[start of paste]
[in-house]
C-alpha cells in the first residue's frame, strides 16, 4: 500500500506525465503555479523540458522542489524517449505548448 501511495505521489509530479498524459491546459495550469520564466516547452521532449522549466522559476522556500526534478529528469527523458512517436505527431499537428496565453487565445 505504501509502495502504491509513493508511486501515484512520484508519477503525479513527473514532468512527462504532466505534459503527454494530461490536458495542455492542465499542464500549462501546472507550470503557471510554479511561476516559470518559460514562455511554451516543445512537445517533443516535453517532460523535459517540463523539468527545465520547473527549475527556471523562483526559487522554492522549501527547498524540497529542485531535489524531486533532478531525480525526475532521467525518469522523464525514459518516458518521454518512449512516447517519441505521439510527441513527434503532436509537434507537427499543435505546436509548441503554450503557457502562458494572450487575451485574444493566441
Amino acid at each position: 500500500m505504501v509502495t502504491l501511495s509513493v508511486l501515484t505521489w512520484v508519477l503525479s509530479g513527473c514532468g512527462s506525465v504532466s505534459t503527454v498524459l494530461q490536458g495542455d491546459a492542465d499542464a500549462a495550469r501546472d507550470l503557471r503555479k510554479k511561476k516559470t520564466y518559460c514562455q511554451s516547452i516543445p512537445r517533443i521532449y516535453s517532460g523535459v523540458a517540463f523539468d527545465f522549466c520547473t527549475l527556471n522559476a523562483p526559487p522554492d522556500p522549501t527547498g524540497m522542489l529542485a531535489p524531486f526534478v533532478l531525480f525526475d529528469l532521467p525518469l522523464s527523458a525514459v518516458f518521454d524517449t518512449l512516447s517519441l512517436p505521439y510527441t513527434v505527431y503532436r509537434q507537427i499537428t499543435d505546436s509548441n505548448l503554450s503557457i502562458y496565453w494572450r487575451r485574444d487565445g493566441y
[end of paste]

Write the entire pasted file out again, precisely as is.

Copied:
[in-house]
C-alpha cells in the first residue's frame, strides 16, 4: 500500500506525465503555479523540458522542489524517449505548448 501511495505521489509530479498524459491546459495550469520564466516547452521532449522549466522559476522556500526534478529528469527523458512517436505527431499537428496565453487565445 505504501509502495502504491509513493508511486501515484512520484508519477503525479513527473514532468512527462504532466505534459503527454494530461490536458495542455492542465499542464500549462501546472507550470503557471510554479511561476516559470518559460514562455511554451516543445512537445517533443516535453517532460523535459517540463523539468527545465520547473527549475527556471523562483526559487522554492522549501527547498524540497529542485531535489524531486533532478531525480525526475532521467525518469522523464525514459518516458518521454518512449512516447517519441505521439510527441513527434503532436509537434507537427499543435505546436509548441503554450503557457502562458494572450487575451485574444493566441
Amino acid at each position: 500500500m505504501v509502495t502504491l501511495s509513493v508511486l501515484t505521489w512520484v508519477l503525479s509530479g513527473c514532468g512527462s506525465v504532466s505534459t503527454v498524459l494530461q490536458g495542455d491546459a492542465d499542464a500549462a495550469r501546472d507550470l503557471r503555479k510554479k511561476k516559470t520564466y518559460c514562455q511554451s516547452i516543445p512537445r517533443i521532449y516535453s517532460g523535459v523540458a517540463f523539468d527545465f522549466c520547473t527549475l527556471n522559476a523562483p526559487p522554492d522556500p522549501t527547498g524540497m522542489l529542485a531535489p524531486f526534478v533532478l531525480f525526475d529528469l532521467p525518469l522523464s527523458a525514459v518516458f518521454d524517449t518512449l512516447s517519441l512517436p505521439y510527441t513527434v505527431y503532436r509537434q507537427i499537428t499543435d505546436s509548441n505548448l503554450s503557457i502562458y496565453w494572450r487575451r485574444d487565445g493566441y